WASHINGTON, November 14, 2012 – API’s director of pipelines Peter Lidiak today said the U.S. pipeline industry is aggressively addressing safety issues in pursuit of continuous improvement and a zero incident safety record. His comments were in response to the National Transportation Safety Board’s designation of enhanced pipeline safety and infrastructure preservation as two of its 2013 “Most Wanted” objectives:
“Pipelines are the safest way to transport crude oil and products where they need to go. The nation’s crude oil and liquid fuels pipelines have an outstanding safety record and operators understand the need for continuous improvement. Between 1999 and 2011, the number of liquid pipeline releases was reduced by about 60% and the volume released by a little more than 40%. The industry continues to seek the most beneficial, cost-effective improvements to safety.
“Older pipelines can perform at a high level of reliability and safety provided they are operated and maintained in an appropriate fashion. In a recent analysis of U.S. DOT data, we found that releases due to time dependent causes (those that occur or worsen over time) dropped by 83% from 2002-2009 for liquids pipelines installed prior to the 1950s, while releases from time dependent causes for all liquids pipelines dropped by 36%. This demonstrates that pipeline infrastructure can and is being managed effectively as it ages.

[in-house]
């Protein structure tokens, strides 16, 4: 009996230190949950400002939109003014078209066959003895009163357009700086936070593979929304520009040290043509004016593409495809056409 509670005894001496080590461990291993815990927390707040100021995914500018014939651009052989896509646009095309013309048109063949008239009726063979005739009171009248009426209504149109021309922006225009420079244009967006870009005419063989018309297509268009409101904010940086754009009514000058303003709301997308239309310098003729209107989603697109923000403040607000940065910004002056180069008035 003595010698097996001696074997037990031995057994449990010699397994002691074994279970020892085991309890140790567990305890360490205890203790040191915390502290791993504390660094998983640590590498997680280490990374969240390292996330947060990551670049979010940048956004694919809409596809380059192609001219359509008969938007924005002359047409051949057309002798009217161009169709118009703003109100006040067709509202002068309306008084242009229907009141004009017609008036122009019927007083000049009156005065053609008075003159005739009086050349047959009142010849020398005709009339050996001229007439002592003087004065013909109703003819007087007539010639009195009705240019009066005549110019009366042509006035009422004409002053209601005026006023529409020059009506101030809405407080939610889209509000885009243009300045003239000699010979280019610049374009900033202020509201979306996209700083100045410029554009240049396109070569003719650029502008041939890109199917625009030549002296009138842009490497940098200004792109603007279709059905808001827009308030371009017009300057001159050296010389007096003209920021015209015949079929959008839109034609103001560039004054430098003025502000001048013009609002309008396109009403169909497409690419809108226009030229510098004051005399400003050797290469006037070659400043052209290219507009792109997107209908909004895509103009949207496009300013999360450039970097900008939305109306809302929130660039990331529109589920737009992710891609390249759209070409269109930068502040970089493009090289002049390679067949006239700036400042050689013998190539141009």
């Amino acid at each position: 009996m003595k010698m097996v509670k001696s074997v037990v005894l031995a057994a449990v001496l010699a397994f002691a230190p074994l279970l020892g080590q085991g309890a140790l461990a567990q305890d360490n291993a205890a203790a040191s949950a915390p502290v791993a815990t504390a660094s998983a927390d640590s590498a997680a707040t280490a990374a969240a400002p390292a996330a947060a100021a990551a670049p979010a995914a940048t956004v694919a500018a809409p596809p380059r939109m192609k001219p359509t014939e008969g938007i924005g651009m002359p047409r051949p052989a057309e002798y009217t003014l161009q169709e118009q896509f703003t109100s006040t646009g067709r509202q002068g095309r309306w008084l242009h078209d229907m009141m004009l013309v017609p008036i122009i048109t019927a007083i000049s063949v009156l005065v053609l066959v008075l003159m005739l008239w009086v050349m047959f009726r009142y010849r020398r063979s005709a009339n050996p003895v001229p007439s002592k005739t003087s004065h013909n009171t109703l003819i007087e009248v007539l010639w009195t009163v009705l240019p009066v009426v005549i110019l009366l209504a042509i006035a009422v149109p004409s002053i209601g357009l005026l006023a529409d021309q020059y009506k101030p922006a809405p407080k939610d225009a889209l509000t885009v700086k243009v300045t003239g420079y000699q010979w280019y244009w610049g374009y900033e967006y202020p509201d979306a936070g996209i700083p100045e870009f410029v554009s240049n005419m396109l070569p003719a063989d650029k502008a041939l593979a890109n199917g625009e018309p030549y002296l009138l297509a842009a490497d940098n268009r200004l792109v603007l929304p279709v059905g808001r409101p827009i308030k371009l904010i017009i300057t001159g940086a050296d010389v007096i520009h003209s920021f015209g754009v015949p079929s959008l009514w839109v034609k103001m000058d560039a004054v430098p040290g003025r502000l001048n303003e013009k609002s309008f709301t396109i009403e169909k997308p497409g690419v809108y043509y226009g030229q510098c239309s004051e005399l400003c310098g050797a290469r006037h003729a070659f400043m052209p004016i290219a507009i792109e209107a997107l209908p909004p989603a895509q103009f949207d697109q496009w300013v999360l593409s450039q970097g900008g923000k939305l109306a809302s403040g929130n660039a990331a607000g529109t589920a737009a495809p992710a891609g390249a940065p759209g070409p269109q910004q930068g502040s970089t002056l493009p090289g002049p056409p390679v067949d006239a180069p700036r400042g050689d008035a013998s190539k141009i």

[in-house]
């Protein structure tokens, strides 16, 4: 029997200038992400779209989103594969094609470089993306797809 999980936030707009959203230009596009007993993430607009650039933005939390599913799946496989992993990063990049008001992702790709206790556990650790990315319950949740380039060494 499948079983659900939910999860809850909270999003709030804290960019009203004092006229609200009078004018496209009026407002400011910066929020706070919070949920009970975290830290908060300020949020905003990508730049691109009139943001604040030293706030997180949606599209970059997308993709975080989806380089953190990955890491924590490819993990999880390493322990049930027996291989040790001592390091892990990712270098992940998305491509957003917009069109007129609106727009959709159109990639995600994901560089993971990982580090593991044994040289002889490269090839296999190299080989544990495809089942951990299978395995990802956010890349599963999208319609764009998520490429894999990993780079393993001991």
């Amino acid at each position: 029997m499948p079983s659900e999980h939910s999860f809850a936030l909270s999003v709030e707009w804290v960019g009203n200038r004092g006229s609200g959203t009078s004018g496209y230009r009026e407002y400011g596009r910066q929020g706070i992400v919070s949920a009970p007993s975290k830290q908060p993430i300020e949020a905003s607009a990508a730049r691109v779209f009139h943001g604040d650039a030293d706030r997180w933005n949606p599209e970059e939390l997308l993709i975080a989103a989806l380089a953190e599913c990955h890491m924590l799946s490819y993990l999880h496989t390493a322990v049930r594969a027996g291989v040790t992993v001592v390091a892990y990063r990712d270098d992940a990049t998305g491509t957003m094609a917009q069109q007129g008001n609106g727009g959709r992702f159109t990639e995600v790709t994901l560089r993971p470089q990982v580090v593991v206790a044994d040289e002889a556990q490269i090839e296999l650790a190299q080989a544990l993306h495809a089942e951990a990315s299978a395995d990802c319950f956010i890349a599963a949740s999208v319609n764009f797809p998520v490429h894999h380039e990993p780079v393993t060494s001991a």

“In June 2012, the oil pipeline industry affirmed eight principles that guide industry safety programs. The first is the goal of zero incidents – no releases, no injuries and no fatalities. We are making progress toward this goal and understand there is more work to do to reach it. We are also making progress on a July 2012 NTSB recommendation to API to develop a pipeline industry safety management system standard.”
API is a national trade association that represents all segments of America’s technology-driven oil and natural gas industry. Its more than 500 members – including large integrated companies, exploration and production, refining, marketing, pipeline, and marine businesses, and service and supply firms – provide most of the nation’s energy. The industry also supports 9.2 million U.S. jobs and 7.7 percent of the U.S. economy, delivers $86 million a day in revenue to our government, and, since 2000, has invested over $2 trillion in U.S. capital projects to advance all forms of energy, including alternatives.